Both Michelin and Bridgestone are well-known tire manufacturers, so who wins in the Bridgestone vs Michelin battle?
Publications and buyers waver on whether to call Bridgestone premium, so let’s see whether it lives up to Michelin’s renowned quality.
The outcome: What to cut to the chase? There’s no winner! We compared each brand’s tires, and there’s no clear winner. Each brand won two categories and tied in one. You’ll do with either brand.
But, you may wish to go for one over the other based on the below most-important factors.
Bridgestone vs Michelin Tires: Direct Comparison
Let’s get down to the details of performance, comfort and more in this Bridgestone vs Michelin battle. We’ve chosen two all-season tires to give both picks a fair chance.
However, we want to do something interesting here. According to customers, Michelin is considered a premium tire brand, where Bridgestone is “high-end” but not often called premium.
So, we’ve taken a touring tire for Bridgestone vs Michelin performance tires to see how their comfort level compares when we get to that category. Pay close attention and see who wins—it should be the touring tire as Bridgestone built it for comfort, but will it be?
Our Bridgestone pick: Firestone WeatherGrip
Our Michelin pick: Michelin Premier LTX All-Season Tire
Bridgestone’s Firestone WeatherGrip tires boast fantastic performance, with great traction and stability. They don’t knock the ball out of the park or anything, but it’s adequate for everyday-driving on dry roads.
Despite this performance, the Bridgestone finds its first downfall here. According to customers, they don’t feel great to drive. Don’t get us wrong—you won’t feel endangered; your braking distances will be tight, and cornering is great. However, the car feels like it’s responding slower to your touch.
While handling is easy enough, it doesn’t feel quite right, like a new pair of shoes or a new seat cushion that hasn’t molded to your body yet. Customers feel that the unpleasant handling sensation disappears once they’ve been riving the fires a while, though.
Before they got used to them, drivers compared the tires on dry roads to winter tires cutting through snow.
As you’d expect, the Michelin tire handles wonderfully on dry roads—but of course, decent handling on dry tarmac is the least you can ask for.
Their responsiveness is more impressive. If you have a responsive vehicle, the tires will match well. The lightest touch sets the tires moving in the right direction, speeding and slowing accordingly, too.
Part of this incredible responsiveness comes from the fantastic grip the tires have. Sunflower oil compound laced through the tires contributes to this performance. It does this by softening the tires, adding the friction that smooth, hard tires lack.
The tread helps add stability, too, easily turning dry road driving into a butter-smooth experience, except with a greater braking ability.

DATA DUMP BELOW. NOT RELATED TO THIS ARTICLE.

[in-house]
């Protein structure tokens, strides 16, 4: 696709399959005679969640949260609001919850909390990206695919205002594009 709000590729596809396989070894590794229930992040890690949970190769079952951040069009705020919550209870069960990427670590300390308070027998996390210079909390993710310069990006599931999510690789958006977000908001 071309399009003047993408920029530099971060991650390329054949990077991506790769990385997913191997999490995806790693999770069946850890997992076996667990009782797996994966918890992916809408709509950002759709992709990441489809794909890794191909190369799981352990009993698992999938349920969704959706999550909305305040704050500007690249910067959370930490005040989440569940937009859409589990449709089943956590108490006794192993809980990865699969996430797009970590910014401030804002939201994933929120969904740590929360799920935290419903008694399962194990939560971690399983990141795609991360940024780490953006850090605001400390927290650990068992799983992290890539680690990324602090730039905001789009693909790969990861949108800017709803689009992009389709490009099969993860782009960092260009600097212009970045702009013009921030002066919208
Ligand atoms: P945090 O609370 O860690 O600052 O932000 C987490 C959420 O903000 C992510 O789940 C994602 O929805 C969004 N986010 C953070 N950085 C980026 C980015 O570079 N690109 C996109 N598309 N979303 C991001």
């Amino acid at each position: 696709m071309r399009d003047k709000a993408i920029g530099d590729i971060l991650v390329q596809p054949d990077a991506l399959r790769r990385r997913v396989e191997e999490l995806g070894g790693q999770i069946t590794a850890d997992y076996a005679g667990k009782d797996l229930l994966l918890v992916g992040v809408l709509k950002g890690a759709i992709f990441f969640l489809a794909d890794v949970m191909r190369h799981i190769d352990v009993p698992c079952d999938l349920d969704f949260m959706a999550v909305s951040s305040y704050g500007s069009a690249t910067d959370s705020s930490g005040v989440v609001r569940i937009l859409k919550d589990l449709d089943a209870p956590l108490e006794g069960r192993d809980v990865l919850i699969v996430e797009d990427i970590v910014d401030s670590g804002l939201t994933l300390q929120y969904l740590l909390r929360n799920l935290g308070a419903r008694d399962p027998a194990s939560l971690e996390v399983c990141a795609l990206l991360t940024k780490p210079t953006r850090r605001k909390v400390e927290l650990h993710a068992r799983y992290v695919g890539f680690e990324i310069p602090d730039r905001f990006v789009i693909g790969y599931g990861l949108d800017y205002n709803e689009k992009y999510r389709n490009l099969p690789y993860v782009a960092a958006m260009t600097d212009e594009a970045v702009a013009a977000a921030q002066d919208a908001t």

Something interesting about this tire’s tread is that it regenerates somewhat as you drive. Rather than disappearing, the manufacturer designed the tread to widen as the tires wear down. This adds a level of longevity you won’t see in other tire brands, and while it doesn’t last forever, it adds to their premium quality.
Our pick for Bridgestone performs well on wet roads. They’re not outstanding and weren’t made for use in the world’s rainiest cities, but they do okay.
You don’t lose any traction, nor do they increase your braking distance or make cornering a pain. Some users feel the tires have superior performance on wet roads over dry tarmac.
Also, wet roads’ slippery nature makes the tires feel better handling-wise if you’re not already used to them. This doesn’t mean they feel less safe or anything, just more responsive.
All in all, you have adequate and comfortable wet road performance. They’re not the best out there, but they’re still great.
Since the Michelin tire’s tread gets wider with wear, it improves wet road performance over time. As the slick roads have less of a surface to rub against, the tires become grippier in rain.
There’s lots of friction, not only brought on by the wide treads but also by compounds in the wheels’ rubber, especially the sunflower oil. Given that the wheels remain soft thanks to the oil, the grippy nature of their dry road performance remains alongside the wide treads.
There’s also a silica compound in the tires, preserving the softness the sunflower oil causes. Not only that, but the silica helps the tires extend their lifespan overall. It coats the tires and helps protect the rubber from wearing down.
The result of the compounds and the way the tread widens? It’s a long-lasting tire that works as well on wet as dry; regular braking times, fantastic handling and prime safety.
There’s a reason users compare Bridgestone’s Firestone WeatherGrip to snow tires. They excel in winter conditions. Most customers agree that this model is better for snow than any other touring or all-season tire they’ve used previously.
With these, there are no braking distances, tight cornering and smooth acceleration. Light and even medium snow is no match for these tough treads.
The treads also cling well to ice better than other tires the users have had. This is incredibly impressive for an all-season tire, although it’s a slight letdown when you consider that the winter performance muddies handling comfort in other conditions.
Still, if you have medium-snowy and icy winters, these tires are ones to consider. However, drivers in areas with heavier snowfall should always choose real winter tires over something all-season for safety.
Based on our experience reviewing Michelin tires, this model has that classic Michelin fail point: inadequate snow performance.
All-season tires they may be, but snow-ready they are not. The Michelin tires can handle driving on some ice and dealing with light snowfall, but that’s where it stops.